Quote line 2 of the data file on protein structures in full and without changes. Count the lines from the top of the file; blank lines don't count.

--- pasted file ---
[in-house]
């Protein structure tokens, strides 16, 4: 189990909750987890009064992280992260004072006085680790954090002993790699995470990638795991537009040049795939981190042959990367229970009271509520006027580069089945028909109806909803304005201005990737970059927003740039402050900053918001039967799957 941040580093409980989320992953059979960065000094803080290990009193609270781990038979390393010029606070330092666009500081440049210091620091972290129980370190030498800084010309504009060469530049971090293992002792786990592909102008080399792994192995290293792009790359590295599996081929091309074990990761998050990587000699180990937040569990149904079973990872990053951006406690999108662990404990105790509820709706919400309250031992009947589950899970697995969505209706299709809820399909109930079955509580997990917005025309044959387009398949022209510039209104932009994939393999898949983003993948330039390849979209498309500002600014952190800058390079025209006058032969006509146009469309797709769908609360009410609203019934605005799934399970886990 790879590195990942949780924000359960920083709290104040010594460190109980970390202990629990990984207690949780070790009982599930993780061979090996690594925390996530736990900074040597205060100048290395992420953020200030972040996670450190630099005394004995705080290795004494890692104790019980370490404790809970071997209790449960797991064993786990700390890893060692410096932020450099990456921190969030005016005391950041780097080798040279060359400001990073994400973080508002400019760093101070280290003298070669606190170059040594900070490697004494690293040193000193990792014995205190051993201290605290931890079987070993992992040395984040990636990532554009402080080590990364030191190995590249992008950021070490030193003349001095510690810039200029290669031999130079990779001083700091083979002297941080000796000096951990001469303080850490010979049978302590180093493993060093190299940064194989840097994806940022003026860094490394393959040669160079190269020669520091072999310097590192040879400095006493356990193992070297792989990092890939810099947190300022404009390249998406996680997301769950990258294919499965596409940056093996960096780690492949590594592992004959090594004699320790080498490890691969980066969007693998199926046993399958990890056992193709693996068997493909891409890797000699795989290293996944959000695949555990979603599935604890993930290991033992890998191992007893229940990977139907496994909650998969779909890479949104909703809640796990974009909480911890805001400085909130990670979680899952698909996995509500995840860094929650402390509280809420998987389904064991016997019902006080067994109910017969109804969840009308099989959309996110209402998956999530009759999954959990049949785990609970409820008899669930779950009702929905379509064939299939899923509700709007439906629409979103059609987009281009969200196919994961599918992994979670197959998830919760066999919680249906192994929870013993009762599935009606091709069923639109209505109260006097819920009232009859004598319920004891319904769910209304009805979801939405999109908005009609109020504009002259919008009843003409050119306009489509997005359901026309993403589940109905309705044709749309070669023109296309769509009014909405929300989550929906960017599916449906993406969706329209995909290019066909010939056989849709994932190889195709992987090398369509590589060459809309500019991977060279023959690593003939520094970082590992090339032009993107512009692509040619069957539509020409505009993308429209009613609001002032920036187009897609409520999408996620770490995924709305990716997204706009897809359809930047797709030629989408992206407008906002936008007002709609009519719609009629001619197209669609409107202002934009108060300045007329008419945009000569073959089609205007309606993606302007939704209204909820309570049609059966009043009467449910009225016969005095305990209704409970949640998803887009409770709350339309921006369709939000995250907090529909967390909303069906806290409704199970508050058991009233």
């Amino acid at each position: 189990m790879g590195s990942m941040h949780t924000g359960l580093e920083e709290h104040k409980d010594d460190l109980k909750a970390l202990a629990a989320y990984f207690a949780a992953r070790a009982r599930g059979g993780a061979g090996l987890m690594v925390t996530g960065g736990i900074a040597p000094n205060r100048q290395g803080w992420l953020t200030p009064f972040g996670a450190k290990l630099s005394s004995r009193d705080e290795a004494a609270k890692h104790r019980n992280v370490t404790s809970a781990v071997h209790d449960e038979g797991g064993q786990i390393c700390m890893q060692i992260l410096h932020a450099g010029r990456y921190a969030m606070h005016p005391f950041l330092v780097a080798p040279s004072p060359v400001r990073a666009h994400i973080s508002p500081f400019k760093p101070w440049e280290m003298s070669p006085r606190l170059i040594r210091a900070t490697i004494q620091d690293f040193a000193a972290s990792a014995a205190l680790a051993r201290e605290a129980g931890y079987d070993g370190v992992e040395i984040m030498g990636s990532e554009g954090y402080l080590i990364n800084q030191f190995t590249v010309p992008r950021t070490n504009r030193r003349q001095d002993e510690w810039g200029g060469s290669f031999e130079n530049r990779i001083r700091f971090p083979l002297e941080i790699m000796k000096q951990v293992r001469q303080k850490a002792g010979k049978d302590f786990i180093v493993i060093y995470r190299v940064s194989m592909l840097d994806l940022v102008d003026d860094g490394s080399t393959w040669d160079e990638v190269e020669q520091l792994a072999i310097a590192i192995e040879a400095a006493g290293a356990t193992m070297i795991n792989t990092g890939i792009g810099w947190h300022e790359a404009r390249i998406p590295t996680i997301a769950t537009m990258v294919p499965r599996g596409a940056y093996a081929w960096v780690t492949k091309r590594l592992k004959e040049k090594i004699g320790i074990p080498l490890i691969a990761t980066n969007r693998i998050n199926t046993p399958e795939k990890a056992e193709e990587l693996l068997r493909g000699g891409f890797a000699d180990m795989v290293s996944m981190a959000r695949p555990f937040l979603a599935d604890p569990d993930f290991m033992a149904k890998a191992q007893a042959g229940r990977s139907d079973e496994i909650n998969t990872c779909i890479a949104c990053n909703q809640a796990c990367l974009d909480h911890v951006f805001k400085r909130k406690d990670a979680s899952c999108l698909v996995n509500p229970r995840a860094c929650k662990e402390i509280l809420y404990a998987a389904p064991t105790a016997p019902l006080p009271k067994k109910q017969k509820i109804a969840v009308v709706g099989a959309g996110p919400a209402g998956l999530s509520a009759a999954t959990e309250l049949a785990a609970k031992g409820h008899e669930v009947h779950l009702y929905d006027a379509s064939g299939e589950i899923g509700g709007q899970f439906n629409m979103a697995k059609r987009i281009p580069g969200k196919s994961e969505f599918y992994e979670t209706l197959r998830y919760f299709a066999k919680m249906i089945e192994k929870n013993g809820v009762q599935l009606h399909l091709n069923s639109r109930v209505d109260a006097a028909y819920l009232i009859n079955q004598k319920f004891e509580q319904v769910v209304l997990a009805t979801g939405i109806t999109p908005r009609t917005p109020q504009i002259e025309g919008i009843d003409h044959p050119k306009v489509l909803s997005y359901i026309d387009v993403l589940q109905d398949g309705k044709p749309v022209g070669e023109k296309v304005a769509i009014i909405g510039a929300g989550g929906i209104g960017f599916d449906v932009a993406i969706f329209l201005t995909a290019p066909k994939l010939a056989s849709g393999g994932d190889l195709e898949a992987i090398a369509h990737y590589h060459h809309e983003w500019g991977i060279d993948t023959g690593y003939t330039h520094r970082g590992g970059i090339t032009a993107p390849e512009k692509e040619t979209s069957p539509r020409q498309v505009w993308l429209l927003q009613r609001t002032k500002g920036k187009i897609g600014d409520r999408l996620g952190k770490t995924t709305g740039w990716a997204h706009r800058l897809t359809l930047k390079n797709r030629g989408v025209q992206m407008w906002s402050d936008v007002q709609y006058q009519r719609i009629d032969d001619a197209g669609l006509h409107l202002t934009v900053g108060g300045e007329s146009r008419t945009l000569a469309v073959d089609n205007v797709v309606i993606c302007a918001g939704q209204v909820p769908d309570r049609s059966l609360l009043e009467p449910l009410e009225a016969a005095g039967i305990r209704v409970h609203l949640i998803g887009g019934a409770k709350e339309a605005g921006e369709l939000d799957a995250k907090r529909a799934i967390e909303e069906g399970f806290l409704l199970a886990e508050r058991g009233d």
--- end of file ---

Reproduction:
């Protein structure tokens, strides 16, 4: 189990909750987890009064992280992260004072006085680790954090002993790699995470990638795991537009040049795939981190042959990367229970009271509520006027580069089945028909109806909803304005201005990737970059927003740039402050900053918001039967799957 941040580093409980989320992953059979960065000094803080290990009193609270781990038979390393010029606070330092666009500081440049210091620091972290129980370190030498800084010309504009060469530049971090293992002792786990592909102008080399792994192995290293792009790359590295599996081929091309074990990761998050990587000699180990937040569990149904079973990872990053951006406690999108662990404990105790509820709706919400309250031992009947589950899970697995969505209706299709809820399909109930079955509580997990917005025309044959387009398949022209510039209104932009994939393999898949983003993948330039390849979209498309500002600014952190800058390079025209006058032969006509146009469309797709769908609360009410609203019934605005799934399970886990 790879590195990942949780924000359960920083709290104040010594460190109980970390202990629990990984207690949780070790009982599930993780061979090996690594925390996530736990900074040597205060100048290395992420953020200030972040996670450190630099005394004995705080290795004494890692104790019980370490404790809970071997209790449960797991064993786990700390890893060692410096932020450099990456921190969030005016005391950041780097080798040279060359400001990073994400973080508002400019760093101070280290003298070669606190170059040594900070490697004494690293040193000193990792014995205190051993201290605290931890079987070993992992040395984040990636990532554009402080080590990364030191190995590249992008950021070490030193003349001095510690810039200029290669031999130079990779001083700091083979002297941080000796000096951990001469303080850490010979049978302590180093493993060093190299940064194989840097994806940022003026860094490394393959040669160079190269020669520091072999310097590192040879400095006493356990193992070297792989990092890939810099947190300022404009390249998406996680997301769950990258294919499965596409940056093996960096780690492949590594592992004959090594004699320790080498490890691969980066969007693998199926046993399958990890056992193709693996068997493909891409890797000699795989290293996944959000695949555990979603599935604890993930290991033992890998191992007893229940990977139907496994909650998969779909890479949104909703809640796990974009909480911890805001400085909130990670979680899952698909996995509500995840860094929650402390509280809420998987389904064991016997019902006080067994109910017969109804969840009308099989959309996110209402998956999530009759999954959990049949785990609970409820008899669930779950009702929905379509064939299939899923509700709007439906629409979103059609987009281009969200196919994961599918992994979670197959998830919760066999919680249906192994929870013993009762599935009606091709069923639109209505109260006097819920009232009859004598319920004891319904769910209304009805979801939405999109908005009609109020504009002259919008009843003409050119306009489509997005359901026309993403589940109905309705044709749309070669023109296309769509009014909405929300989550929906960017599916449906993406969706329209995909290019066909010939056989849709994932190889195709992987090398369509590589060459809309500019991977060279023959690593003939520094970082590992090339032009993107512009692509040619069957539509020409505009993308429209009613609001002032920036187009897609409520999408996620770490995924709305990716997204706009897809359809930047797709030629989408992206407008906002936008007002709609009519719609009629001619197209669609409107202002934009108060300045007329008419945009000569073959089609205007309606993606302007939704209204909820309570049609059966009043009467449910009225016969005095305990209704409970949640998803887009409770709350339309921006369709939000995250907090529909967390909303069906806290409704199970508050058991009233």